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Saturday, July 27, 2013 8:14 am
Bully.com by Joe Lawlor
Posted by: Cindy Dobrez and Lynn Rutan

BullyCindy: I read this book back in May for Booklist’s Mystery Month but somehow never got it written up in time. It has languished in a stack of read books that try to bully me into writing about them. This one didn’t let go. Bully.com (Eerdmans 2013) is a slim (by today’s book length standards), mystery about cyberbullying set in a middle school. Lawlor is a middle school English teacher and his setting rings true even if all of the events that propel the plot stretch reality a little. The story centers around Jun Li, a 7th grade boy of mixed Asian ethnicity featured on the front cover (thank you for that!). The story opens with model student, Jun, asking his teacher to reconsider a test question that he marked wrong. Jun did some follow up online research in the library and confirmed his answer was also correct. Never mind that he was arguing about the bonus question; he’d gotten 100% on the test. ¬†Applications to private school are due soon and Jun wants the best record he can get. Unfortunately, that may not happen. Jun is summonsed to the principal’s office and accused of cyberbullying. A classmate’s photo showing her bulemic habits was circulated and it generated from the computer station in the library that Jun was using at that approximate time. Jun argues for his innocence and as an effort to forestall punishment, offers to use his considerable computer skills to find the real culprit. The principal, who probably doesn’t know how to send an email let alone track one, agrees to give Jun one week to clear his name.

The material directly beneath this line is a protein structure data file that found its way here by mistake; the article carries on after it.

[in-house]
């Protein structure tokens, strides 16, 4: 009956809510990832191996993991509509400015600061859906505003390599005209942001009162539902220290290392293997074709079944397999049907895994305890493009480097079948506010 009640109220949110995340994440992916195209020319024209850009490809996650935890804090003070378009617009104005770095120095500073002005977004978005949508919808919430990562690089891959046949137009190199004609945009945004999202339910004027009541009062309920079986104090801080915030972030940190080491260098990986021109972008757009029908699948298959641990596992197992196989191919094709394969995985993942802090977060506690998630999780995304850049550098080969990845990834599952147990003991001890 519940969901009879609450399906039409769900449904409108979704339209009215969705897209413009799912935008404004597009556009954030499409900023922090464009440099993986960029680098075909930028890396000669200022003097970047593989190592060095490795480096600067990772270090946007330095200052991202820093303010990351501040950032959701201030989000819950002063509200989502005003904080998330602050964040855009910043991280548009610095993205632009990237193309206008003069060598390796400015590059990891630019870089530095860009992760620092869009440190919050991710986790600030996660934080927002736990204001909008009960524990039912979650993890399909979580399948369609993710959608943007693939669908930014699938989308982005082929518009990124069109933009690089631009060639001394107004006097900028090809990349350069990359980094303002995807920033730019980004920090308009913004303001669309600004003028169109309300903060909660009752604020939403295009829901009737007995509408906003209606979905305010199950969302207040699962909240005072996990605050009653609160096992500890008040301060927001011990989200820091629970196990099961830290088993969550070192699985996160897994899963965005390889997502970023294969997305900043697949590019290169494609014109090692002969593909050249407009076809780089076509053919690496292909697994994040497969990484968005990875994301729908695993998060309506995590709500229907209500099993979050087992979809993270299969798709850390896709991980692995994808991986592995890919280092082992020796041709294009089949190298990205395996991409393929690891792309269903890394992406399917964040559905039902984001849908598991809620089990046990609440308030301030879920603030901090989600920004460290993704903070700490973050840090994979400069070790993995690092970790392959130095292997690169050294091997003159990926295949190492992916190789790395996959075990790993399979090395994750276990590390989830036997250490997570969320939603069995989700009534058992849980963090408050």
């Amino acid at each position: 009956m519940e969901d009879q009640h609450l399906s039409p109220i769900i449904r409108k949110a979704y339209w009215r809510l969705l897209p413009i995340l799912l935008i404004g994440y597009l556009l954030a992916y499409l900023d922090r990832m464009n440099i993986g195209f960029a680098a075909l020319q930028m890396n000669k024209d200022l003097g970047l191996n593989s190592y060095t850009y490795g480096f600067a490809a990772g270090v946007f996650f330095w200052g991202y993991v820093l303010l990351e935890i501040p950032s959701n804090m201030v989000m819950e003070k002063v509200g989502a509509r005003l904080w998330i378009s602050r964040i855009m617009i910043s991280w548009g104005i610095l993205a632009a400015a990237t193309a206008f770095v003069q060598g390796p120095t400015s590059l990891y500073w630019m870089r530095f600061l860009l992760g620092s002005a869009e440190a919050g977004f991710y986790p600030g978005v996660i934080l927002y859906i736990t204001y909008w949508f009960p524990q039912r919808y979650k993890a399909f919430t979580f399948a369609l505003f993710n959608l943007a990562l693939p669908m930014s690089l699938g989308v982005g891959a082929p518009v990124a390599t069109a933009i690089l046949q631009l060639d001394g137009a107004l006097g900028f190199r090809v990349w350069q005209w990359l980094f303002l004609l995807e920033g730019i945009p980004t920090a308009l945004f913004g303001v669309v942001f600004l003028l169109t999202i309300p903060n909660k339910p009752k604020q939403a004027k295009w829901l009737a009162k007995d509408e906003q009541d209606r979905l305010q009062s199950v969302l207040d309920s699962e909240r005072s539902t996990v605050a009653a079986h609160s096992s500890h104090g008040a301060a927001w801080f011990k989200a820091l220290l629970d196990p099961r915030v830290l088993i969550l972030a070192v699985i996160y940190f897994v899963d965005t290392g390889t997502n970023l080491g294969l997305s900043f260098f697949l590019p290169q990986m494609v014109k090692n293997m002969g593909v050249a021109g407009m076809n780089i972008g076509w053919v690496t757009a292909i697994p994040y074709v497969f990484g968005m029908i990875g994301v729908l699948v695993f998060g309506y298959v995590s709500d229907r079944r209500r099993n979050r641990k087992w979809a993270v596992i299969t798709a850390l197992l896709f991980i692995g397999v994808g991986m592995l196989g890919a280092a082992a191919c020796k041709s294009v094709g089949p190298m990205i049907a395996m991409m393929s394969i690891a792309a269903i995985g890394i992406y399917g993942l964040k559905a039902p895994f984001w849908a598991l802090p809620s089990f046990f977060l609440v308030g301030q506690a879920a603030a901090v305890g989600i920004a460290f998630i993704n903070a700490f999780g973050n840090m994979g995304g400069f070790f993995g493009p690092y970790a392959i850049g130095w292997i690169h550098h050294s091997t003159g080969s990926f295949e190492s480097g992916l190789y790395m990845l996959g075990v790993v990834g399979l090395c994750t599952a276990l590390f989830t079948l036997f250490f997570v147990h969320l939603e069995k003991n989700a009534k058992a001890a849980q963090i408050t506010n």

Jun enlists the help of his best friend, Chris, the tallest girl in the 7th grade and a basketball player, to help him track down leads. What follows is a look at middle school, friendships, bullying, a glimpse into eating disorders, and computer work (including the issue of privacy vs. parental control) all wrapped into a mystery suitable for its audience. ¬†When Jun is banned from the home computer he is forced to research in….horror of all horrors…the family library….BOOKS!

Books, as far as Jun was concerned, were like old computers. They were slow, cumbersome, and their search engines (a.k.a. the table of contents) were horribly inefficient.

He does like finding the shelf of old detective novels…books can still sometimes be good I guess. Whew. Thank you, Jun. I feel better. This book looks like it could be the start of a series. I’d recommend trying this first one with your middle school students…I think it will be an easy sell.


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